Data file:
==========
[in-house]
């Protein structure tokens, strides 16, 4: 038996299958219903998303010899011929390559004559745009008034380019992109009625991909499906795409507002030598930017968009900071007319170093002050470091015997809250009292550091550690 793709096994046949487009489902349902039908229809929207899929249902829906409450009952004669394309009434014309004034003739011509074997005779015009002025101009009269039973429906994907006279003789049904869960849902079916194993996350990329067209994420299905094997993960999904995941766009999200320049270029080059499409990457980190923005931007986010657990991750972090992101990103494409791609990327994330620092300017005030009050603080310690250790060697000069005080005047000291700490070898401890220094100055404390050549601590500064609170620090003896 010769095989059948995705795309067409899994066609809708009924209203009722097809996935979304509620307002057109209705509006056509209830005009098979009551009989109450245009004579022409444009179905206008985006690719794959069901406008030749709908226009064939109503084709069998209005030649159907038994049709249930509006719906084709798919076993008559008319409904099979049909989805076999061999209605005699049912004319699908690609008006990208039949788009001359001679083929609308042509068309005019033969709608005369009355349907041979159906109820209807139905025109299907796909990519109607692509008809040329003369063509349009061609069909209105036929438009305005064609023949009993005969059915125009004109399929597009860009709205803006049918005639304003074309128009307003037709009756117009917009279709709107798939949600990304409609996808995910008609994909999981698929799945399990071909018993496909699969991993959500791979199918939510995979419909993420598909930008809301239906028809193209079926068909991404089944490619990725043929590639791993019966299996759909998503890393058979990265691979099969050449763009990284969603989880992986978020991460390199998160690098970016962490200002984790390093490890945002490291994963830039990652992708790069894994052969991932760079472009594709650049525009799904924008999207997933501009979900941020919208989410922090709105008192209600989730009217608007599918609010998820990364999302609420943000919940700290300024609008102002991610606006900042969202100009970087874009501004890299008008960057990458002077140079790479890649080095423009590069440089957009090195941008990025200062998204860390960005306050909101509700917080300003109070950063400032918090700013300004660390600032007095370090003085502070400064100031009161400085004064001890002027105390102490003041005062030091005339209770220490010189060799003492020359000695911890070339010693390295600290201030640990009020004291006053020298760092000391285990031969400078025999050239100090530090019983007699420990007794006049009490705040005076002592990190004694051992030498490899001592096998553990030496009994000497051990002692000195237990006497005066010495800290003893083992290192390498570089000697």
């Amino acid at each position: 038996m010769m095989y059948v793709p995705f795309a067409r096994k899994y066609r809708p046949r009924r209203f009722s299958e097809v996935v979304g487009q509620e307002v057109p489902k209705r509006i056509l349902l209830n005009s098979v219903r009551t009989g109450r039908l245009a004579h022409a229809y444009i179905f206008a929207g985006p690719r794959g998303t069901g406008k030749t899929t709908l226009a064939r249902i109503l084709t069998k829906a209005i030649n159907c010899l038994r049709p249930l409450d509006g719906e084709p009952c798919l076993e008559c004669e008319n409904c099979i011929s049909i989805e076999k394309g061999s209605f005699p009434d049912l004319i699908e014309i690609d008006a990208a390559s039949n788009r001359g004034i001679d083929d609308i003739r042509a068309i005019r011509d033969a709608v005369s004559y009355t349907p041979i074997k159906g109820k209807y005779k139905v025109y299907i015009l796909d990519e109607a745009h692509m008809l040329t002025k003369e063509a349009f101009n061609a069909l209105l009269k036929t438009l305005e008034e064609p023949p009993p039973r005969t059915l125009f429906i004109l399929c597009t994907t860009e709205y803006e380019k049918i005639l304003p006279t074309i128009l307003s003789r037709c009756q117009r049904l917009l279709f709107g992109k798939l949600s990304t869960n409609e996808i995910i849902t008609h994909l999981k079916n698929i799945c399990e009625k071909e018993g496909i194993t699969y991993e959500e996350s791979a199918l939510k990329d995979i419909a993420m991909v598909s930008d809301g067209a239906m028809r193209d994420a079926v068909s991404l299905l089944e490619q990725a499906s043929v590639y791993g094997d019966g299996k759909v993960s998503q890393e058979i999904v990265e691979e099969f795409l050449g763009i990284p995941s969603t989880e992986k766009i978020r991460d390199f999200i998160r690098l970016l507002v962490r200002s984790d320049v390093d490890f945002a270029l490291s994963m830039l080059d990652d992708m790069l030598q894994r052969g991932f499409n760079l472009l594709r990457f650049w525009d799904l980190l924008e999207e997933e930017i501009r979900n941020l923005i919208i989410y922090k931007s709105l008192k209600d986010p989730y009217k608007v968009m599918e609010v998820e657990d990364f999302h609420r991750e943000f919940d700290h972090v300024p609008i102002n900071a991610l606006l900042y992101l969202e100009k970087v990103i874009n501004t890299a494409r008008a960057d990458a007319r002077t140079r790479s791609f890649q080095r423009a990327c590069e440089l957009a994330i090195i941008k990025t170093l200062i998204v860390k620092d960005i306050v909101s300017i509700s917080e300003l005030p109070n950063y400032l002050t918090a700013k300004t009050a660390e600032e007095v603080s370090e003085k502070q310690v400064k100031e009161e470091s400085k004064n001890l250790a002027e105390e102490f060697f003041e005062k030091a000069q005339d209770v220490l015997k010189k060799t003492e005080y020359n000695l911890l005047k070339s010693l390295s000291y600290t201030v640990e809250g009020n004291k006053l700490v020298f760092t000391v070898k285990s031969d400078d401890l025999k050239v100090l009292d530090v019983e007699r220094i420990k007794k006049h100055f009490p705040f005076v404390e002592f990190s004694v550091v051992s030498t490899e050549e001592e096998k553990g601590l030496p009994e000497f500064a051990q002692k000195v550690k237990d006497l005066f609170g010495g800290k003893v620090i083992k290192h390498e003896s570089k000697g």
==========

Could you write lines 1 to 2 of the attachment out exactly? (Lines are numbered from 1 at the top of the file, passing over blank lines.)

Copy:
[in-house]
């Protein structure tokens, strides 16, 4: 038996299958219903998303010899011929390559004559745009008034380019992109009625991909499906795409507002030598930017968009900071007319170093002050470091015997809250009292550091550690 793709096994046949487009489902349902039908229809929207899929249902829906409450009952004669394309009434014309004034003739011509074997005779015009002025101009009269039973429906994907006279003789049904869960849902079916194993996350990329067209994420299905094997993960999904995941766009999200320049270029080059499409990457980190923005931007986010657990991750972090992101990103494409791609990327994330620092300017005030009050603080310690250790060697000069005080005047000291700490070898401890220094100055404390050549601590500064609170620090003896 010769095989059948995705795309067409899994066609809708009924209203009722097809996935979304509620307002057109209705509006056509209830005009098979009551009989109450245009004579022409444009179905206008985006690719794959069901406008030749709908226009064939109503084709069998209005030649159907038994049709249930509006719906084709798919076993008559008319409904099979049909989805076999061999209605005699049912004319699908690609008006990208039949788009001359001679083929609308042509068309005019033969709608005369009355349907041979159906109820209807139905025109299907796909990519109607692509008809040329003369063509349009061609069909209105036929438009305005064609023949009993005969059915125009004109399929597009860009709205803006049918005639304003074309128009307003037709009756117009917009279709709107798939949600990304409609996808995910008609994909999981698929799945399990071909018993496909699969991993959500791979199918939510995979419909993420598909930008809301239906028809193209079926068909991404089944490619990725043929590639791993019966299996759909998503890393058979990265691979099969050449763009990284969603989880992986978020991460390199998160690098970016962490200002984790390093490890945002490291994963830039990652992708790069894994052969991932760079472009594709650049525009799904924008999207997933501009979900941020919208989410922090709105008192209600989730009217608007599918609010998820990364999302609420943000919940700290300024609008102002991610606006900042969202100009970087874009501004890299008008960057990458002077140079790479890649080095423009590069440089957009090195941008990025200062998204860390960005306050909101509700917080300003109070950063400032918090700013300004660390600032007095370090003085502070400064100031009161400085004064001890002027105390102490003041005062030091005339209770220490010189060799003492020359000695911890070339010693390295600290201030640990009020004291006053020298760092000391285990031969400078025999050239100090530090019983007699420990007794006049009490705040005076002592990190004694051992030498490899001592096998553990030496009994000497051990002692000195237990006497005066010495800290003893083992290192390498570089000697």